The ability of federal government workers to report any malfeasance they see is the integral part of the Whistleblower Protection Act. If workers are afraid of retaliation, then they won’t help the government perform effectively.
The initial foray was made in the Civil Service Reform Act of 1978, but the Whistleblower Protection Act of 1989 put teeth into the measure.
Things a whistleblower can report
A federal employee, former federal employee or federal job applicant can make a protected disclosure if they reasonably believe they saw:
- A violation of a federal law, rule or regulation
- A waste of funds
- An abuse of authority
- Danger to public safety
The federal employee doesn’t have to prove that the actions were wrong, only that a reasonable person in their shoes would determine that the actions were wrong.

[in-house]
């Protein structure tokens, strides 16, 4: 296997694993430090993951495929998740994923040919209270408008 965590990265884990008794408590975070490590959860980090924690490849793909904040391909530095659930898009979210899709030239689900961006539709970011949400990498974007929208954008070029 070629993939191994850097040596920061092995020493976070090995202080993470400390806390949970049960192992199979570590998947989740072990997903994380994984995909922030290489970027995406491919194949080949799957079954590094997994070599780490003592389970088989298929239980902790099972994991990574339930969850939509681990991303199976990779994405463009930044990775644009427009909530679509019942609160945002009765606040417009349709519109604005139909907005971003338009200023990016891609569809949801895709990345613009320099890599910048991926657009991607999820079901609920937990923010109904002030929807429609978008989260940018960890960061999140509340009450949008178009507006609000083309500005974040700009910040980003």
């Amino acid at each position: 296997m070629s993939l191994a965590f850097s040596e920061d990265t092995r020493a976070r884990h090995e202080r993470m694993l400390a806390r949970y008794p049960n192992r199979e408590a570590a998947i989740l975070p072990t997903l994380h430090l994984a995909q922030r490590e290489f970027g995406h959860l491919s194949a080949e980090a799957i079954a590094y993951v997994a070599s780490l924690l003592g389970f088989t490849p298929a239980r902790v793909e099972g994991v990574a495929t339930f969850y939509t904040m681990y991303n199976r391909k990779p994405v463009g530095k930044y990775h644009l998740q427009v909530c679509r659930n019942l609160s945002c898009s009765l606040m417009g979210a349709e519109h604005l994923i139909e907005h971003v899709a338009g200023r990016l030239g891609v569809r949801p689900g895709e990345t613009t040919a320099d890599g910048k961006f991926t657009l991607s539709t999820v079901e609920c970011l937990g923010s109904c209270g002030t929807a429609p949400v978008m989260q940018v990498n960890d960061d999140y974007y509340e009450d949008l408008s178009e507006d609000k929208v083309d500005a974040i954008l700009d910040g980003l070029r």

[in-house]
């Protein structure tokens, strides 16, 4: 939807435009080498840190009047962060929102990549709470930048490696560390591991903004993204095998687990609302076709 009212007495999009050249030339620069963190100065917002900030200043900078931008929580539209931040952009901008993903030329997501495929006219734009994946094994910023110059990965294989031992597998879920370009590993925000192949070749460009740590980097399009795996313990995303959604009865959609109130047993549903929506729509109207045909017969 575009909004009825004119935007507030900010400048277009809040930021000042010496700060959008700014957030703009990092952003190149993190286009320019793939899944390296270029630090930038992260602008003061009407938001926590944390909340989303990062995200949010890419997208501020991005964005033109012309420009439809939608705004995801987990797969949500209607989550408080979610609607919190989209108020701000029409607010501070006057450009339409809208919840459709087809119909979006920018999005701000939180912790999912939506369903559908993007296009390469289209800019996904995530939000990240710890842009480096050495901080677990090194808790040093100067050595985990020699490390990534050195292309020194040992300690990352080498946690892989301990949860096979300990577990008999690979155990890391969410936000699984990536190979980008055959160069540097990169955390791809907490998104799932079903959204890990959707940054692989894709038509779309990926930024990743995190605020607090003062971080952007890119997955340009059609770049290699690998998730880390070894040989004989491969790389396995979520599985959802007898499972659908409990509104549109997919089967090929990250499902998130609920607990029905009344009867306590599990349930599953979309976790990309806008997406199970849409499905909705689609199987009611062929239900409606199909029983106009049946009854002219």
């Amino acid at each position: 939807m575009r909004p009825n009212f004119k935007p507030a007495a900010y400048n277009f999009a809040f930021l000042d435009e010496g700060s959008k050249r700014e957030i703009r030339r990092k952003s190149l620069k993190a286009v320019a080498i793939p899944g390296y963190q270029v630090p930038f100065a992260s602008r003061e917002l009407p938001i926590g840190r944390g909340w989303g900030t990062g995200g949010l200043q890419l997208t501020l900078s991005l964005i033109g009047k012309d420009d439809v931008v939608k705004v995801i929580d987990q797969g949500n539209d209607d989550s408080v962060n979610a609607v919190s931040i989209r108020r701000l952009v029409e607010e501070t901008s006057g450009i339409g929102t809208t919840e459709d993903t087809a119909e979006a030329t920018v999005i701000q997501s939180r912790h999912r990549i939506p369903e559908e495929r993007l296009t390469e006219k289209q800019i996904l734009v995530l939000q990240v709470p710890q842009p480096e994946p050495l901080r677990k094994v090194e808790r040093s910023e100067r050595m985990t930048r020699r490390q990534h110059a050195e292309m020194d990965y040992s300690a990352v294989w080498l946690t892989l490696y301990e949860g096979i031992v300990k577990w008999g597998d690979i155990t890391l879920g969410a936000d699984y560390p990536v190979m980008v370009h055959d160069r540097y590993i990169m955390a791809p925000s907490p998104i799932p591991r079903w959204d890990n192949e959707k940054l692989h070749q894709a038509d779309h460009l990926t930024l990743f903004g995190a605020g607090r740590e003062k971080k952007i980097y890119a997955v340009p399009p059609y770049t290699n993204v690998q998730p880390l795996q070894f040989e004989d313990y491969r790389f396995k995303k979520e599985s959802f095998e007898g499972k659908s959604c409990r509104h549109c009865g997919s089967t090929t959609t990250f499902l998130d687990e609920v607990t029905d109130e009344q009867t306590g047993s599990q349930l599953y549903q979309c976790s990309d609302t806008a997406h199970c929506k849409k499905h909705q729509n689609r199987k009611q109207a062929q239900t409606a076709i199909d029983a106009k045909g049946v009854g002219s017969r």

Unless they meet these criteria, the federal employee’s differences or disagreements with other employees or policies are not protected.
The whistleblower can report the problem to anyone – there is no need to follow the chain of command.
Being treated unfairly?
If you’ve made a whistleblower report and you believe you are being treated unfairly, the Office of the Special Counsel will take up your case and, if they believe there was retaliation, report their findings to the agency for corrective action. To prove retaliation, you must show:
- You disclosed the action
- The person who threatened you knew of the action, and
- Your action was a contributing factor in the actions against you
If you can show that retaliation did occur, you could win back pay and benefits, attorney’s fees and a clean record while the official who retaliated could face demotion, suspension or fines.
If you are a whistleblower who has been treated unfairly, you should get advice from a qualified, experienced attorney to make sure you are protected.